The neuromuscular junction is a zone that enables transfer of information from the nervous system to muscles, and is affected in Amyotrophic Lateral Sclerosis. The team led by Edor Kabashi at the ICM focused on the role of acetylcholinesterase, an enzyme that targets the neurotransmitter acetylcholine, in changes that take place in the junction over the course of the illness.
Amyotrophic Lateral Sclerosis, or ALS, is a severe neurodegenerative illness characterized by progressive muscular paraplegia due to motoneuron degeneration in the primary motor cortex, brain stem and spinal cord. These specific neurons conduct information from the brain to muscles and enable movement. In the case of destruction, information is no longer transmitted to muscles, which progressively weaken and become atrophied. Currently, no treatment is available in large part because mechanisms leading to progressive motoneuron destruction are unknown.
One major hypothesis in ALS involves pathological changes in the neuromuscular junction in early stages of the disease, before motoneuron degeneration and before symptom onset. The neuromuscular junction is comprised of a motoneuron that transfers information to a muscle thanks to acetylcholine, a neurotransmitter. The contact zone between the neuron and muscle is called a synapse, said to be “cholinergic” because it uses acetylcholine as a neurotransmitter. A defect in the neuromuscular junction leads to paralysis or muscle weakness.
Once acetylcholine has fulfilled its mission and transferred the necessary information, it is degraded by the enzyme acetylcholinesterase. This enzyme is also thought to play a role in neural development.
Malfunction of the cholinergic system, involving the synapses that use acetylcholine as a neurotransmitter, has been highlighted in many neurodegenerative illnesses including Alzheimer’s disease, Parkinson’s disease, Lewy body dementia, and Huntington’s disease. Acetylcholinesterase has been the focus of a lot of attention as a potential therapeutic target. Molecules that prevent acetylcholinesterase action, that increase availability and quantity of acetylcholine within the synapse, partially alleviate cognitive and functional symptoms in these diseases.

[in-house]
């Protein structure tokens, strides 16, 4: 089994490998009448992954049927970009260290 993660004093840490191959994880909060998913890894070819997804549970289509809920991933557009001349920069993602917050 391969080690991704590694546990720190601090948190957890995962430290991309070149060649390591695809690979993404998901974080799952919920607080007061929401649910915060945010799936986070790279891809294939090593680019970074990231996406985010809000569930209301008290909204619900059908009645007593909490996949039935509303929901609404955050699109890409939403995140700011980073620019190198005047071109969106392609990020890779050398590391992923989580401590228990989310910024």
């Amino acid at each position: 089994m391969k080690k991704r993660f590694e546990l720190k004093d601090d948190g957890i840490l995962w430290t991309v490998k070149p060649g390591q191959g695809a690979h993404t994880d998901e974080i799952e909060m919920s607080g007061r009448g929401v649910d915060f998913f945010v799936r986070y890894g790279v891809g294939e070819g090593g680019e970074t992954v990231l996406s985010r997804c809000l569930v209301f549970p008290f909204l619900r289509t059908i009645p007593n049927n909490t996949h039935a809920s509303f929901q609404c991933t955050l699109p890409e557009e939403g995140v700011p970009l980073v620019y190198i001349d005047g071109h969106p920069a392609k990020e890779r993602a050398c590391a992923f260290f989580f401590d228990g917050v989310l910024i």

Involvement in ALS remains rather unknown. Loss of cholinergic synapses has been observed in certain sporadic ALS cases. Additionally, muscular biopsies in patients with ALS revealed a decrease in acetylcholinesterase levels in muscles and an increase in enzyme levels in the bloodstream. These changes may reflect neuromuscular junction malfunction.
More thorough exploration of cholinergic deficit in genetic models for ALS may shed new light on the disease mechanisms and be used as an early diagnostic biomarker.
Source: Neuromuscular Junction Impairment in Amyotrophic Lateral Sclerosis. Campanari ML, García-Ayllón MS, Ciura S, Sáez-Valero J, Kabashi E. Front Mol Neurosci. 2016 Dec 27